“Fifty-two first filial (FI) generation in-bred healthy male Wistar rats were randomly selected and grouped into A to M (n=4) per cage. Group (A) received distilled water and served as the control, while group B, C, D and E received 250, 500, 750 and 1,000mg/kg of the date extract. Graded doses as described earlier were also administered to Group F, G, H and I (coconut milk) and J, K, l and M (mix extract) as oral single daily doses for 60 days.

“Rats adapted to the sanitized animal room condition for 14 days and adequately provided pelletized rat feed and water ad libitum. The crops were purchased from the open market and processed using maceration apparatus and spray-drying process for the date and coconut extract extractions, and were pooled in equal proportion.

“Mating profiles were assessed by monitoring the activities of each rat in a rectangular Plexiglas surveillance chamber (52 x 45 x 38 cm) on 20th, 40th and 60th days of the treatments by observing in a sound-attenuated room after introducing an equivalent number of female rats (n=52). The mating parameters either decreased or increased in a dose-dependent manner; without traces of weakness or reduced penile reflexes and a higher significance in the combination (P ≤ 0.025) than date (P ≤ 0.045) and coconut (P ≥ 0.05) extracts.”

The researchers concluded: “We conclude that P. dactylifera and C. nucifera mix has lasting potentials on mating profile in male Wistar rats.”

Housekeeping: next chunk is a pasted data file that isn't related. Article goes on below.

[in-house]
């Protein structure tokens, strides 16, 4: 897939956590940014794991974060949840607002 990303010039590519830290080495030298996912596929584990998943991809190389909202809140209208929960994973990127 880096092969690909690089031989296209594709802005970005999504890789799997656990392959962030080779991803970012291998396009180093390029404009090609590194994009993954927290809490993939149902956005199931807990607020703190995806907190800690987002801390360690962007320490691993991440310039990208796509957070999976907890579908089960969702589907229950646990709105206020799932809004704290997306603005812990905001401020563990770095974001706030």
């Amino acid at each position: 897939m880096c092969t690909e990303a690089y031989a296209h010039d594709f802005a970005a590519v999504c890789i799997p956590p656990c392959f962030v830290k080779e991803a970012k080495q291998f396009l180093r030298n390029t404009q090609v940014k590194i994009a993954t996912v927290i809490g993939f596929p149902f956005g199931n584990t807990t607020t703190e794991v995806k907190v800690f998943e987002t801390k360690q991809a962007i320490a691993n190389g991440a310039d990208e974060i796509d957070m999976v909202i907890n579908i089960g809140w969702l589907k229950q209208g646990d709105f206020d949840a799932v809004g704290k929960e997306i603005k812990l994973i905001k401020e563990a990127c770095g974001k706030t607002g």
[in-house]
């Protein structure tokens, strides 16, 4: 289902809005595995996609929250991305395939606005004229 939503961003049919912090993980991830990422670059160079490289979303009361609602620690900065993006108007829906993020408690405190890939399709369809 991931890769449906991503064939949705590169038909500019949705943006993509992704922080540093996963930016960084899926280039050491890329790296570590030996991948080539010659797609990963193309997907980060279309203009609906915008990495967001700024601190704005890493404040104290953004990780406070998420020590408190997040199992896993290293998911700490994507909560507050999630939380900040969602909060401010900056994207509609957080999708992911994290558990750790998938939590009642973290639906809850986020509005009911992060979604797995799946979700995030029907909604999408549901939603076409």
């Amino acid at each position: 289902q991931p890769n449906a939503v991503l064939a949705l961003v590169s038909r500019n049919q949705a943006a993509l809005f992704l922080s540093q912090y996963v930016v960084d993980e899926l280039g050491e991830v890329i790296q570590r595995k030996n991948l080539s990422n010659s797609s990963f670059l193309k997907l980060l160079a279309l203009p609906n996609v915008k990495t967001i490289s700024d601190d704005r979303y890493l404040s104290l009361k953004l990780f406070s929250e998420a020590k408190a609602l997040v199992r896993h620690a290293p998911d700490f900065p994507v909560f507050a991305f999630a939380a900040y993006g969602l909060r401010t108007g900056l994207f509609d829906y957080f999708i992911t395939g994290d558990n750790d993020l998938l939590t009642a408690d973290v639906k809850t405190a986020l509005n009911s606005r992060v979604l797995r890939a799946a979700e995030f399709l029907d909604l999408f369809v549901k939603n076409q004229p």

Nutmeg, cloves prevent premature ejaculation and low sperm count
Studies indicate that nutmeg and cloves hasten the absorption of other herbs and enhance their effect. Naturopaths claim that while increasing and maintaining sexual vigour, they have a tranquillising effect that helps to avert premature ejaculation and exert the aphrodisiac effects in small doses, while in large quantities it has hallucinogenic properties.

Nutmeg and cloves are major ingredients of some herbal aphrodisiacs. Some medications are currently being marketed to treat poor erection, impotency and premature ejaculation.

According to the advertisements for one of them, they contain “heat and energy generating herbs and fats” and increases blood circulation to the penis thus aiding erection. It also claims to be useful in men who have poor erections due to old age or over-indulgence in sex by removing the psychological aspect of impotence and creating confidence during intercourse.
Zobo offers relief in male induced infertility

A new research finding affirming the potentials of the popular Zobo drink in the prevention of drug-induced sperm damage and boosting of sperm motility.

The researchers demonstrated in animal models that extracts of Zobo, sorrel or roselle (Hibiscus sabdariffa) and ginger (Zingiber officinale), which are the two key ingredients for preparing the popular local drink prevent drug-induced sperm damage and boost sperm motility.